“Each hectare of additional developable land is worth millions,” says Rachel Skinner, UK head of development at WSP in London. “Freeing up this land will create more viable developments. Shared autonomous vehicles will require storage, but not parking spaces. There is enormous potential for a new generation of living streets and communities.”
David Levinson, professor of transport in the School of Civil Engineering at the University of Sydney, Australia, agrees that the introduction of fleets of AVs will have a massive impact on cityscapes around the world. But his conclusions on how the freed-up space might be used are subtly different. “In terms of parking lots and structures, there should be some significant gains in cities. [But] in terms of on-road space, this is not generally useful for development, and if some is freed up due to AVs and vehicle sharing, it might more productively be allocated to bike lanes, transit lanes, or even landscaped linear parks.”
All this will, of course, have implications for both developers and landlords. “[Through either] constructing new commercial real estate with reduced parking, or redeveloping an older building’s parking spaces into modern offices, driverless vehicles will ultimately alter the demand for parking, freeing up space in and around existing properties,” says Neil Gorman MRICS, a partner at Cushman & Wakefield in London.
So, the evidence that shared autonomous vehicles could make a massive difference on multiple issues is increasingly solid. What is not clear, however, is whether individuals – both those in power and regular consumers – will choose to make it happen. First, there is the general public’s love affair with driving, which the ongoing popularity of automotive TV shows such as Top Gear and The Grand Tourdemonstrates clearly.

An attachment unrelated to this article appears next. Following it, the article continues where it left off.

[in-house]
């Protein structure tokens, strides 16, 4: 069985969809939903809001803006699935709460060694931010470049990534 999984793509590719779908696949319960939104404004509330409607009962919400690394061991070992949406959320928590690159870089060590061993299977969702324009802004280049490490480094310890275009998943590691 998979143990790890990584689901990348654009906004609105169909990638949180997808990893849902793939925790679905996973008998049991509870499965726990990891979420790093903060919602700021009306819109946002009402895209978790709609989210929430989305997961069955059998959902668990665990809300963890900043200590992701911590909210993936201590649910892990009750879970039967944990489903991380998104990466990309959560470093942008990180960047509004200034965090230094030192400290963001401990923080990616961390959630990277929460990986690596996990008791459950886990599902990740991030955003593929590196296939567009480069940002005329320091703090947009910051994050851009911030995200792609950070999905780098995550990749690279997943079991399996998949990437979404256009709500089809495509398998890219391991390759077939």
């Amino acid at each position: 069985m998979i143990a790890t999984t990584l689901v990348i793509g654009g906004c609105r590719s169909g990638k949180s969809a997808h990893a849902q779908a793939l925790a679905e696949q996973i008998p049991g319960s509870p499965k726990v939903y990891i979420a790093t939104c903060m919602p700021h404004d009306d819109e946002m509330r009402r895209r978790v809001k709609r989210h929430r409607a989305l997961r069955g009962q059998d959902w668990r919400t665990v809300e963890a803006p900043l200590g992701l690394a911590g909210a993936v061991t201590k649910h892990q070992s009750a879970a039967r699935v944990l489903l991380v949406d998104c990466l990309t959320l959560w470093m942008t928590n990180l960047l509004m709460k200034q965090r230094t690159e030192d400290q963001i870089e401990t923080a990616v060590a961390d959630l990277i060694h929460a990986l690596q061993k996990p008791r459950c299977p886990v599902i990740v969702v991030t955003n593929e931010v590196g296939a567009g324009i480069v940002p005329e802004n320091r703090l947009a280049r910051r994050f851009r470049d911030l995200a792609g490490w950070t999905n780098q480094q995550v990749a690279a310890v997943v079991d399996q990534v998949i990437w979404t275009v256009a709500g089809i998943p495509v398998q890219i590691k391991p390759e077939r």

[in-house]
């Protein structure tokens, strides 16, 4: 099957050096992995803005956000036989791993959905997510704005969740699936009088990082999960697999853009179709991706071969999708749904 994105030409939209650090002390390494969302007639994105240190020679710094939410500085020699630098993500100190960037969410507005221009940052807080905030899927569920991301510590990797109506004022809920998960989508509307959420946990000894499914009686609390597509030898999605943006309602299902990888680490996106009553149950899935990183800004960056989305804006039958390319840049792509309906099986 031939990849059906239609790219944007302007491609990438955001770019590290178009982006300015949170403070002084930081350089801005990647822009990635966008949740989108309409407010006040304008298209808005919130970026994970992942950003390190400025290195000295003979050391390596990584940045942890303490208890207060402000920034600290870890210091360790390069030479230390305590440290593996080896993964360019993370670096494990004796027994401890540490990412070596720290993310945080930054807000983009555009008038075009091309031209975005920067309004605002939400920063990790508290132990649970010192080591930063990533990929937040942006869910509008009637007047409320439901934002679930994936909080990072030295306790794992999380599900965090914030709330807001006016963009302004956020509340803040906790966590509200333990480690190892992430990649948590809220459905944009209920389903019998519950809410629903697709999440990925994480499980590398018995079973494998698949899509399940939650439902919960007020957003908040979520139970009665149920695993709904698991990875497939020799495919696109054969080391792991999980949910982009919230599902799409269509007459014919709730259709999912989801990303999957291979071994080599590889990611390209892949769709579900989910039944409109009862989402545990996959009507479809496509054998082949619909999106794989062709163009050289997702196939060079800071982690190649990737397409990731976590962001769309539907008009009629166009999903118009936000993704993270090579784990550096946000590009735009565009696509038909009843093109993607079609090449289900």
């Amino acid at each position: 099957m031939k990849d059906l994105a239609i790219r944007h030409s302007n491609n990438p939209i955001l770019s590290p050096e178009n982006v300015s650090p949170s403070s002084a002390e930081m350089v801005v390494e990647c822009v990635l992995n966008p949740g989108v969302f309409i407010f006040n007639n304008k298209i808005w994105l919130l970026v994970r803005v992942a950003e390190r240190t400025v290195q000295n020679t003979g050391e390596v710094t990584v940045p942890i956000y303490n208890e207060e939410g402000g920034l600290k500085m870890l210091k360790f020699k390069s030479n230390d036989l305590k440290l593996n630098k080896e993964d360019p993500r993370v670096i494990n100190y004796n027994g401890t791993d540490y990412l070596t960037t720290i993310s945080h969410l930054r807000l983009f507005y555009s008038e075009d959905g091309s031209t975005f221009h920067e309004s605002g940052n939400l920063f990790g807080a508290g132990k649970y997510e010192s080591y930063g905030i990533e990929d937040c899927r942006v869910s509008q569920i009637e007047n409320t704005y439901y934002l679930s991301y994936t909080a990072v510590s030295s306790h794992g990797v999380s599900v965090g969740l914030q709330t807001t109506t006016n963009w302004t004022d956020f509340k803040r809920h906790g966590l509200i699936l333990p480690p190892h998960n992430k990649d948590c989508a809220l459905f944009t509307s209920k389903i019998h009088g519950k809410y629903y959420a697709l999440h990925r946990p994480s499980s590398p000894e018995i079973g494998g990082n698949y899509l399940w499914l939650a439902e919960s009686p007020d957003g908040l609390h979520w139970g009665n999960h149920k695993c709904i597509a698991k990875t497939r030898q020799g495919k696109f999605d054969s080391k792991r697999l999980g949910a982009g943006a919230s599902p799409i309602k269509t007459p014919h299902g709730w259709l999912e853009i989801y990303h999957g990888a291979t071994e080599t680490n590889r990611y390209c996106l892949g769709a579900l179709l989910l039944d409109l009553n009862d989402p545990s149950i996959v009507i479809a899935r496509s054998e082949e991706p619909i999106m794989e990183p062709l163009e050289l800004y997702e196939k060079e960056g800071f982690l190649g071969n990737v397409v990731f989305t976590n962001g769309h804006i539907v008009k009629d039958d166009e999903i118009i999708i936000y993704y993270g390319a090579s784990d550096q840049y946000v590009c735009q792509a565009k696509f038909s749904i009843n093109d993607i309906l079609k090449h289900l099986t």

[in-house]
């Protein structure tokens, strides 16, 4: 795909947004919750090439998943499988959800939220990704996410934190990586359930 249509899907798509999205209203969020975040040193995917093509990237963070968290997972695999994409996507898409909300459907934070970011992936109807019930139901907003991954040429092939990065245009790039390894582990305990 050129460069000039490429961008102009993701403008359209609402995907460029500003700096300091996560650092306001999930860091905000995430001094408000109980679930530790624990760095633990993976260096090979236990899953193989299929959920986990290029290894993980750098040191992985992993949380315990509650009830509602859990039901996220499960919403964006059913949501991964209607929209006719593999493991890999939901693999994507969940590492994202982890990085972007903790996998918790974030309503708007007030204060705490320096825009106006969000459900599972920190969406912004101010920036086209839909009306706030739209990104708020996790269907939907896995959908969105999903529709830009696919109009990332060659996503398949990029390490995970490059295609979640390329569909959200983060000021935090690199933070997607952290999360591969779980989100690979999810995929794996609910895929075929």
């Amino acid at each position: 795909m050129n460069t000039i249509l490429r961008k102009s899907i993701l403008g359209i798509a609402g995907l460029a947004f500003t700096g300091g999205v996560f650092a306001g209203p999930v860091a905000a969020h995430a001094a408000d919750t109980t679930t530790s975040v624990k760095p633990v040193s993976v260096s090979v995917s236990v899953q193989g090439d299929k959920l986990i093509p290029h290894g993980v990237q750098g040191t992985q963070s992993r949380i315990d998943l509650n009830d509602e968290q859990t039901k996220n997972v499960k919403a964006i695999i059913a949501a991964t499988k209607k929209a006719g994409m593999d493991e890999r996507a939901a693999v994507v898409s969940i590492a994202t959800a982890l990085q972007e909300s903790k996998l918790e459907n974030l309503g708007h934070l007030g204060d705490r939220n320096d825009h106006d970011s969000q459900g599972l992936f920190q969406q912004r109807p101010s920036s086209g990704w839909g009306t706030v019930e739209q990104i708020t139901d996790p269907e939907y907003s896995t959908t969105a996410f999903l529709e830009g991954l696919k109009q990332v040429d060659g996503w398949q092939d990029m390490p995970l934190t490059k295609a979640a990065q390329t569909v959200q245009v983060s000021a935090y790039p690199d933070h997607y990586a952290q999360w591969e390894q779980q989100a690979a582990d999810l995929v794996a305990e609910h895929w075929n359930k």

However, Levinson does not believe the issue is insurmountable. “The new paradigm emerges when the proponents of the old paradigm die off,” he says bluntly. “Over the next 25 years, more than 25% of the population will be new residents to a city. While some people like to drive, eventually the safety consequences of that will be recognised as unacceptable when there are safer cars available.”
The more pressing issue is what steps public authorities and industry will have to take to realise the potential benefits. This is a complicated area – we are, after all, talking about the introduction of a new form of mass transportation into often dense, existing urban areas – but one that a new report from WSP, New Mobility Now, launched in Montreal at the end of last year, addresses head on.